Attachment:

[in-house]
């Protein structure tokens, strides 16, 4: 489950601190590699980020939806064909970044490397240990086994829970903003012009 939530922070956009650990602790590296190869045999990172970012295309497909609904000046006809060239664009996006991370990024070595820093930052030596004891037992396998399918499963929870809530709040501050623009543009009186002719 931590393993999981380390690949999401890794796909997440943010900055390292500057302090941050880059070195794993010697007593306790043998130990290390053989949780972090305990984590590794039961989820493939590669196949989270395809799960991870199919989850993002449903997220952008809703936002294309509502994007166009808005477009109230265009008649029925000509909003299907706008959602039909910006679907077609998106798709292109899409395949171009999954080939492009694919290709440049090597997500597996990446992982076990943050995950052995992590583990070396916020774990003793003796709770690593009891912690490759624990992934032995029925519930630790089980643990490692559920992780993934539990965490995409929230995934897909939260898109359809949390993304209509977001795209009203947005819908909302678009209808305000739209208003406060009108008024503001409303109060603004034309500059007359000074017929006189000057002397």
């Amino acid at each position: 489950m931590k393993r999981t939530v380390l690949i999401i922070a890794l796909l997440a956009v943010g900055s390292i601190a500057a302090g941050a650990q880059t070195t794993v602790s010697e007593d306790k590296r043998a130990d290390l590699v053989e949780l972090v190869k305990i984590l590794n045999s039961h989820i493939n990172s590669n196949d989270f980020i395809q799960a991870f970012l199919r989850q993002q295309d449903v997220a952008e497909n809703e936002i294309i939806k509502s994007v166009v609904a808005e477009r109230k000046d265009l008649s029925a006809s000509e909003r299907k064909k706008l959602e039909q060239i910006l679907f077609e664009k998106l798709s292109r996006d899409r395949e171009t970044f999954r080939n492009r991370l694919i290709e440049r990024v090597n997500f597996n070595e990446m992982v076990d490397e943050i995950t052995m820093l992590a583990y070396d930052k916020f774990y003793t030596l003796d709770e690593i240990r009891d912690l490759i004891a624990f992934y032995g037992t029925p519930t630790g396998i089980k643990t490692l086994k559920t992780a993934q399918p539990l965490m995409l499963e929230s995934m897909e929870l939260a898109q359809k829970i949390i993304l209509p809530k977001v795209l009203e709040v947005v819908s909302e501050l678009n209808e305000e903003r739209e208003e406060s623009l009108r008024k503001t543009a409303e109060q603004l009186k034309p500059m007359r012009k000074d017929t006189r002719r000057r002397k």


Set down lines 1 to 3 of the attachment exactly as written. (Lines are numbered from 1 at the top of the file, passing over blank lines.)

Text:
[in-house]
């Protein structure tokens, strides 16, 4: 489950601190590699980020939806064909970044490397240990086994829970903003012009 939530922070956009650990602790590296190869045999990172970012295309497909609904000046006809060239664009996006991370990024070595820093930052030596004891037992396998399918499963929870809530709040501050623009543009009186002719 931590393993999981380390690949999401890794796909997440943010900055390292500057302090941050880059070195794993010697007593306790043998130990290390053989949780972090305990984590590794039961989820493939590669196949989270395809799960991870199919989850993002449903997220952008809703936002294309509502994007166009808005477009109230265009008649029925000509909003299907706008959602039909910006679907077609998106798709292109899409395949171009999954080939492009694919290709440049090597997500597996990446992982076990943050995950052995992590583990070396916020774990003793003796709770690593009891912690490759624990992934032995029925519930630790089980643990490692559920992780993934539990965490995409929230995934897909939260898109359809949390993304209509977001795209009203947005819908909302678009209808305000739209208003406060009108008024503001409303109060603004034309500059007359000074017929006189000057002397």
């Amino acid at each position: 489950m931590k393993r999981t939530v380390l690949i999401i922070a890794l796909l997440a956009v943010g900055s390292i601190a500057a302090g941050a650990q880059t070195t794993v602790s010697e007593d306790k590296r043998a130990d290390l590699v053989e949780l972090v190869k305990i984590l590794n045999s039961h989820i493939n990172s590669n196949d989270f980020i395809q799960a991870f970012l199919r989850q993002q295309d449903v997220a952008e497909n809703e936002i294309i939806k509502s994007v166009v609904a808005e477009r109230k000046d265009l008649s029925a006809s000509e909003r299907k064909k706008l959602e039909q060239i910006l679907f077609e664009k998106l798709s292109r996006d899409r395949e171009t970044f999954r080939n492009r991370l694919i290709e440049r990024v090597n997500f597996n070595e990446m992982v076990d490397e943050i995950t052995m820093l992590a583990y070396d930052k916020f774990y003793t030596l003796d709770e690593i240990r009891d912690l490759i004891a624990f992934y032995g037992t029925p519930t630790g396998i089980k643990t490692l086994k559920t992780a993934q399918p539990l965490m995409l499963e929230s995934m897909e929870l939260a898109q359809k829970i949390i993304l209509p809530k977001v795209l009203e709040v947005v819908s909302e501050l678009n209808e305000e903003r739209e208003e406060s623009l009108r008024k503001t543009a409303e109060q603004l009186k034309p500059m007359r012009k000074d017929t006189r002719r000057r002397k």